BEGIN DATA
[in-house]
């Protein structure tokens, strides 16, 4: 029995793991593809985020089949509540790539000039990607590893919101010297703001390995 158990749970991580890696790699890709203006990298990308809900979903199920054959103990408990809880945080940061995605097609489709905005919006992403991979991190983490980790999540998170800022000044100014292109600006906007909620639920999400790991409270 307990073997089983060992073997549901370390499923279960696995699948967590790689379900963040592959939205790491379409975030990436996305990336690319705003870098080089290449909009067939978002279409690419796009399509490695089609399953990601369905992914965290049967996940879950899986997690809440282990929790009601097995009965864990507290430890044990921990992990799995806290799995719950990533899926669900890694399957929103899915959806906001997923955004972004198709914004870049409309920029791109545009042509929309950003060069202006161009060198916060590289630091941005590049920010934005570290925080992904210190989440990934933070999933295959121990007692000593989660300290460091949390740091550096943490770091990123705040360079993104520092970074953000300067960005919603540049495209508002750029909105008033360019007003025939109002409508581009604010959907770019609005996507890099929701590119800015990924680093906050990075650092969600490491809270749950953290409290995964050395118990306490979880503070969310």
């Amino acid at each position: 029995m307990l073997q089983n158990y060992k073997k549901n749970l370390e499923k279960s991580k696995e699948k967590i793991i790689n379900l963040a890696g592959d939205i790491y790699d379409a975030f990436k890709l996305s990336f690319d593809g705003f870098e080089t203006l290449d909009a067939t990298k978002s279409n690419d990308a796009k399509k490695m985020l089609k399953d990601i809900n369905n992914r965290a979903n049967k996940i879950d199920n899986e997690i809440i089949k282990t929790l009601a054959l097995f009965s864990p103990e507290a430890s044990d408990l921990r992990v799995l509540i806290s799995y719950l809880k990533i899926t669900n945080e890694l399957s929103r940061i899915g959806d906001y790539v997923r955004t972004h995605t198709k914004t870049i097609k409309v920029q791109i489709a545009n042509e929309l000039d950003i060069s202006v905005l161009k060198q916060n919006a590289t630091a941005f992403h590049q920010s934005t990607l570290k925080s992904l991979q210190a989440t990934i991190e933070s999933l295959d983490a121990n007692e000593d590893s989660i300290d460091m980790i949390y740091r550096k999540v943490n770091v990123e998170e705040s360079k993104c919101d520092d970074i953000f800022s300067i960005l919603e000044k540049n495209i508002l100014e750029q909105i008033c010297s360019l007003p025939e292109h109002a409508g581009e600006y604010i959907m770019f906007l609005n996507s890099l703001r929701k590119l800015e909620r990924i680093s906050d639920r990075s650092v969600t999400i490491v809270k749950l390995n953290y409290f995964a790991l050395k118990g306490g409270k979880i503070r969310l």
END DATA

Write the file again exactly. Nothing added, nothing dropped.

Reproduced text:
[in-house]
């Protein structure tokens, strides 16, 4: 029995793991593809985020089949509540790539000039990607590893919101010297703001390995 158990749970991580890696790699890709203006990298990308809900979903199920054959103990408990809880945080940061995605097609489709905005919006992403991979991190983490980790999540998170800022000044100014292109600006906007909620639920999400790991409270 307990073997089983060992073997549901370390499923279960696995699948967590790689379900963040592959939205790491379409975030990436996305990336690319705003870098080089290449909009067939978002279409690419796009399509490695089609399953990601369905992914965290049967996940879950899986997690809440282990929790009601097995009965864990507290430890044990921990992990799995806290799995719950990533899926669900890694399957929103899915959806906001997923955004972004198709914004870049409309920029791109545009042509929309950003060069202006161009060198916060590289630091941005590049920010934005570290925080992904210190989440990934933070999933295959121990007692000593989660300290460091949390740091550096943490770091990123705040360079993104520092970074953000300067960005919603540049495209508002750029909105008033360019007003025939109002409508581009604010959907770019609005996507890099929701590119800015990924680093906050990075650092969600490491809270749950953290409290995964050395118990306490979880503070969310």
């Amino acid at each position: 029995m307990l073997q089983n158990y060992k073997k549901n749970l370390e499923k279960s991580k696995e699948k967590i793991i790689n379900l963040a890696g592959d939205i790491y790699d379409a975030f990436k890709l996305s990336f690319d593809g705003f870098e080089t203006l290449d909009a067939t990298k978002s279409n690419d990308a796009k399509k490695m985020l089609k399953d990601i809900n369905n992914r965290a979903n049967k996940i879950d199920n899986e997690i809440i089949k282990t929790l009601a054959l097995f009965s864990p103990e507290a430890s044990d408990l921990r992990v799995l509540i806290s799995y719950l809880k990533i899926t669900n945080e890694l399957s929103r940061i899915g959806d906001y790539v997923r955004t972004h995605t198709k914004t870049i097609k409309v920029q791109i489709a545009n042509e929309l000039d950003i060069s202006v905005l161009k060198q916060n919006a590289t630091a941005f992403h590049q920010s934005t990607l570290k925080s992904l991979q210190a989440t990934i991190e933070s999933l295959d983490a121990n007692e000593d590893s989660i300290d460091m980790i949390y740091r550096k999540v943490n770091v990123e998170e705040s360079k993104c919101d520092d970074i953000f800022s300067i960005l919603e000044k540049n495209i508002l100014e750029q909105i008033c010297s360019l007003p025939e292109h109002a409508g581009e600006y604010i959907m770019f906007l609005n996507s890099l703001r929701k590119l800015e909620r990924i680093s906050d639920r990075s650092v969600t999400i490491v809270k749950l390995n953290y409290f995964a790991l050395k118990g306490g409270k979880i503070r969310l």